Today I've revised the management seminar for Information Security 101. Given our deliberately wide brief, there's quite a lot to say even at the relatively superficial 101/introductory level, so we're using thought-provoking pictures (mind maps, process diagrams and conceptual imagery) in place of reams of text and tedious bullet points. The whole seminar works out at just 12 slides ... at least that's the management seminar slide deck we'll be providing to subscribers. They can adapt the content, perhaps incorporating extras or indeed cutting back on the supplied content - and that's fine by us.
In fact, more than that, we actively recommend it!
Much as we would like to offer awareness materials tailored for each customer, we simply don't have the resources. For starters, we would need to spend time getting to know and then keeping abreast of each customer's specific circumstances and needs ... and being information security related, there are confidentiality implications in that. Instead, we prefer to invest in research and development of high-quality cutting-edge awareness content, delivering editable materials that our valued customers can customize as they wish.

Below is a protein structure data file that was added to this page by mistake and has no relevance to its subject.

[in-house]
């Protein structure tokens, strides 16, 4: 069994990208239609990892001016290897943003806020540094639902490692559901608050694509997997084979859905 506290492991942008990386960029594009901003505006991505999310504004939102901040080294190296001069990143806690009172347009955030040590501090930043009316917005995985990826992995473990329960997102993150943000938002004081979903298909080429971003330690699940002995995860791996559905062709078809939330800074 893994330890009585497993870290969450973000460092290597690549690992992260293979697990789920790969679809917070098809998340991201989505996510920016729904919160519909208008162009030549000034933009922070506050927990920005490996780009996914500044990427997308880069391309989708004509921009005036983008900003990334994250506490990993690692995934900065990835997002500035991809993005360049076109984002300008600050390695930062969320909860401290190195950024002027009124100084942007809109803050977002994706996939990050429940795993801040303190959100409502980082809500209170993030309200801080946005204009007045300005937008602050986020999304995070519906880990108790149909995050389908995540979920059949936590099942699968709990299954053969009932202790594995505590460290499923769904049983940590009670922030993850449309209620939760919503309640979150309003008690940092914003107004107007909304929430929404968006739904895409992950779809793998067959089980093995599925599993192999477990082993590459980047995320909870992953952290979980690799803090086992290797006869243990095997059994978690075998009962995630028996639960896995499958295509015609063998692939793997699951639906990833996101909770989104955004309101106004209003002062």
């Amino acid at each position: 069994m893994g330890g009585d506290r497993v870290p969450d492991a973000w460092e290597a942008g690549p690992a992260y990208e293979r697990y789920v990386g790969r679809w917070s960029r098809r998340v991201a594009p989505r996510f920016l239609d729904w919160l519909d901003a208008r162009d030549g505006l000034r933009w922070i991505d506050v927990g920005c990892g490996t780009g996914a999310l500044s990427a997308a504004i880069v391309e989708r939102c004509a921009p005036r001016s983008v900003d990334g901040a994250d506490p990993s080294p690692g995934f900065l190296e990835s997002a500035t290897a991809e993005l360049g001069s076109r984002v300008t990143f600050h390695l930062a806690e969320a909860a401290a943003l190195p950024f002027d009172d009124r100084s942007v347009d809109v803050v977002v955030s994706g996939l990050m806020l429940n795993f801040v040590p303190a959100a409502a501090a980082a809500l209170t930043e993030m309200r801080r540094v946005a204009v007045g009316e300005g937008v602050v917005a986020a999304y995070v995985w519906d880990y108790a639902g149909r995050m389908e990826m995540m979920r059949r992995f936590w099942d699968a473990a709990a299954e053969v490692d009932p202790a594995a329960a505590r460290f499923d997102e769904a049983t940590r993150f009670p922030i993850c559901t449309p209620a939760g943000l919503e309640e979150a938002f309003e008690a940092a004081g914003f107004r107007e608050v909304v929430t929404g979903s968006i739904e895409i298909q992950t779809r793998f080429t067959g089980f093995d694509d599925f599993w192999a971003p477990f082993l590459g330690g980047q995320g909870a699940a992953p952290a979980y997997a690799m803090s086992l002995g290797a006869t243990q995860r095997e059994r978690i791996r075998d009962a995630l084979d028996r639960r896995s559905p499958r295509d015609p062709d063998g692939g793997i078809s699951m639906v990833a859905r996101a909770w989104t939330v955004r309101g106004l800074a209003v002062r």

Keeping up with the field is quite a challenge, a fun one for us. In the 3 years or so since the InfoSec 101 module was last revised, we've witnessed the rise of BYOD, ransomware and cybersecurity. Current issues include IoT security and, looking forward, GDPR is set to make big waves in privacy in less than a year's time.
Most months we encourage customers to check and update their induction and other training course materials, picking and choosing from each new batch of NB content as appropriate. On a more subtle level, we're gently hinting that they should be proactively maintaining and refreshing their awareness and training content as a whole because outdated material can literally be worse than useless.
If you work for a mid- to large-sized fairly mature organization, chances are your security awareness content includes stuff that is no longer relevant and misses out on emerging issues, even if you have someone dedicated to running the awareness and training program. If you are in a small organization with very limited resources, or one that depends on course materials updated 'whenever, if-ever', is it any surprise if newcomers get the impression that information security is unimportant, not a priority?
By the way, "NoticeBored" sprang from the realisation that people are bored stiff of the same-old-same-old - those tired and dog-eared awareness posters that have been up for years, the briefings and policies water-damaged from their time on the Ark. Old news is not news. Last year's battles are over. Wake up and smell the coffee! Get with the beat!